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Comment: Re:There is other evidence (Score 3, Informative) 152

by ebrandsberg (#49207209) Attached to: Sewage Bacteria Reveal Cities' Obesity Rates

The opposite has also been observed (http://gizmodo.com/the-secret-to-weight-loss-might-be-poop-transplants-fro-1265888152). As someone who is married to someone who has struggled with her weight for all her life, and has done everything including a strict 1000 calorie diet with very little results, I KNOW there is more to it than "just don't eat as much". The people that don't have the issue or haven't lived with it don't understand the issue, and assume that "it is their fault".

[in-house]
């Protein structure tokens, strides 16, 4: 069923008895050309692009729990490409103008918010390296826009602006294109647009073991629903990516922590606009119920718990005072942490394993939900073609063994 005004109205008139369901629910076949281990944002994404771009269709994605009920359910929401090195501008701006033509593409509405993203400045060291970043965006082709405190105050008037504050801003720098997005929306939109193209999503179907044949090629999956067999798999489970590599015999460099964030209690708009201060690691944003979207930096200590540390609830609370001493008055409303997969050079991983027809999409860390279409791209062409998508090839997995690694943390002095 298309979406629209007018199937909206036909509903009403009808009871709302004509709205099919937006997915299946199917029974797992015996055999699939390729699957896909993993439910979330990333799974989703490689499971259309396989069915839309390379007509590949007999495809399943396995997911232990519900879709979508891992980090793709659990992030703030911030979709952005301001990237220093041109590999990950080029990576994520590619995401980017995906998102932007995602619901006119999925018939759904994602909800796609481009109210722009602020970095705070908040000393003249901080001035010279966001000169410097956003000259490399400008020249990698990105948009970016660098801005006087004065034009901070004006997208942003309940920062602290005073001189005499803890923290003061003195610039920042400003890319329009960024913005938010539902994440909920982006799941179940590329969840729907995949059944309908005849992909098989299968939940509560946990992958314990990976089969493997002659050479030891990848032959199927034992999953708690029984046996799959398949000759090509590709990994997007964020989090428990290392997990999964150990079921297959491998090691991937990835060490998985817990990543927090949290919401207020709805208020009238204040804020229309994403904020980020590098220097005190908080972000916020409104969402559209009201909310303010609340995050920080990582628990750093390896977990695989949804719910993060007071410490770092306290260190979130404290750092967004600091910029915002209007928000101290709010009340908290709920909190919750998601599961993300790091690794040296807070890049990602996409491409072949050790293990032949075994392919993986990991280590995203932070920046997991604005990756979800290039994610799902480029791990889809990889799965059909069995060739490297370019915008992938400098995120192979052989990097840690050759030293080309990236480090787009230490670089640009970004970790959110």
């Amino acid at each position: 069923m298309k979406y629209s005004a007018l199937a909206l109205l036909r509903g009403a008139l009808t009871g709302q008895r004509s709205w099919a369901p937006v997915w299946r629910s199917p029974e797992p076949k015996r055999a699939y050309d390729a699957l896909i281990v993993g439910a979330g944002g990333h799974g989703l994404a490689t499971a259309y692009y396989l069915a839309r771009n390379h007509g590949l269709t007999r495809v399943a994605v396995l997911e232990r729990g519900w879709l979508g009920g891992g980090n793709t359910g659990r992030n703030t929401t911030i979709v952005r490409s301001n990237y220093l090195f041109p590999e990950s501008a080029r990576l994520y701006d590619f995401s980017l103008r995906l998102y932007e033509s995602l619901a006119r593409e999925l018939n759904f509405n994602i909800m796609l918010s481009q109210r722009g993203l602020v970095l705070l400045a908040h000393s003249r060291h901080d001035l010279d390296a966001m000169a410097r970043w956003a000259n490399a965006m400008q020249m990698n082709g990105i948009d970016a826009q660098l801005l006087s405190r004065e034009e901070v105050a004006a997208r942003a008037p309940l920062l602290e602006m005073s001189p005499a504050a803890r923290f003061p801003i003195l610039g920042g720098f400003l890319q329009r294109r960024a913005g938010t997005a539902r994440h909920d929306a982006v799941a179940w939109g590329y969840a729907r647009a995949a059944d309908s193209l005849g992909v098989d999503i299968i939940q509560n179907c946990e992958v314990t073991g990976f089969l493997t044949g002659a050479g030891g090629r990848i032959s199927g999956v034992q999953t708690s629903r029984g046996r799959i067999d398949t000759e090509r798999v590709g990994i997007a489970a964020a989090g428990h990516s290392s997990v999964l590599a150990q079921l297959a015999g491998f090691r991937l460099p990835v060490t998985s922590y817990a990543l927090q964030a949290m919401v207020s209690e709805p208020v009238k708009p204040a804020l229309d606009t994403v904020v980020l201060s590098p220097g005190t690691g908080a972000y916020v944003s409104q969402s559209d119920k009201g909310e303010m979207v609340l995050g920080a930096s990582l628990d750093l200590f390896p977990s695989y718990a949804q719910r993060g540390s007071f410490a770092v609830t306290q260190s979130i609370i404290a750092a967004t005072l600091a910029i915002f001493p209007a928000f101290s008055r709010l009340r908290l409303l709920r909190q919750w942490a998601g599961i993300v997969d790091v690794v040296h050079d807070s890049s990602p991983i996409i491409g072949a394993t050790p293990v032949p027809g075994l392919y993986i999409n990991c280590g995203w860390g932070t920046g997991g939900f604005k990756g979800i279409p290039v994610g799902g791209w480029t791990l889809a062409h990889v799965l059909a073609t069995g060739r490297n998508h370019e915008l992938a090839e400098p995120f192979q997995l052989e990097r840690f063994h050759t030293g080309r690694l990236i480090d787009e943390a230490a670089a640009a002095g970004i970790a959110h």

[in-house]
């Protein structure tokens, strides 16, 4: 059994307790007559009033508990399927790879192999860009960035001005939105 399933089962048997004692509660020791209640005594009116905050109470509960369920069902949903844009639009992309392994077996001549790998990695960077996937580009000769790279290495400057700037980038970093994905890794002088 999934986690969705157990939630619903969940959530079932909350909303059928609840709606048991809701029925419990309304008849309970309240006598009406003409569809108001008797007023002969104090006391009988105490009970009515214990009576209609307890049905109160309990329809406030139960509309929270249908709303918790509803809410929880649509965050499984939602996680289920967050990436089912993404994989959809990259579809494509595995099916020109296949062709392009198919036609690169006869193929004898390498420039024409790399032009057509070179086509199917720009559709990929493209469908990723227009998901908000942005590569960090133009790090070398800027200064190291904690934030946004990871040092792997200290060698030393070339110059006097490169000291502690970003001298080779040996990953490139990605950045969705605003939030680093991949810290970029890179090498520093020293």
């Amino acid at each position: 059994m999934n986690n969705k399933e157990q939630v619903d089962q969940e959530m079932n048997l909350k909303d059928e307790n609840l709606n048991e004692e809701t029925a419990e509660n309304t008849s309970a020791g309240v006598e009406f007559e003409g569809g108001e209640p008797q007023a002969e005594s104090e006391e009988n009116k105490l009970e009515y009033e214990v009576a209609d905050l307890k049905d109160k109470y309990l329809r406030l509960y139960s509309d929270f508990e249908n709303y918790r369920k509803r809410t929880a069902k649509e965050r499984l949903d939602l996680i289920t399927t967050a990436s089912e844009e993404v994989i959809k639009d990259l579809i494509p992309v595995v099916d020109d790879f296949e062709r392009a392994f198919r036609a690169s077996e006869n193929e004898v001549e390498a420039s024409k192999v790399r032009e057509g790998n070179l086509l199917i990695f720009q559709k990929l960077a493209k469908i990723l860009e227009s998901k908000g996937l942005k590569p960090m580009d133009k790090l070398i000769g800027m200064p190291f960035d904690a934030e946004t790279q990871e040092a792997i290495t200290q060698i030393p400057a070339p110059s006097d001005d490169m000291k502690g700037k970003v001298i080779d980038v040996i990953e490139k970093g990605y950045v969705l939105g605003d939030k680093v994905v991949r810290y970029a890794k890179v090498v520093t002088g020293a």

Comment: Re: skynet (Score 1) 291

by ebrandsberg (#49058447) Attached to: Should We Really Try To Teach Everyone To Code?

I'm currently in the process of building a company, and have the advantage of utilizing student labor as part of the development process. How I handled this was that I actually developed a template but static HTML website that provided the UI that I wanted. I then NEXT developed the "help page" for the UI, to explain how the interface worked in great detail. What I found vs. prior development was that be specifying how the UI should work from the user's perspective, things worked well. The things that broke were where my help documentation wasn't accurate enough. Develop your user documentation first, and the visual UI, and you may find the developers can figure out things from there.

Comment: Re:Samsung rumored to drop 810 due to overheating (Score 1) 85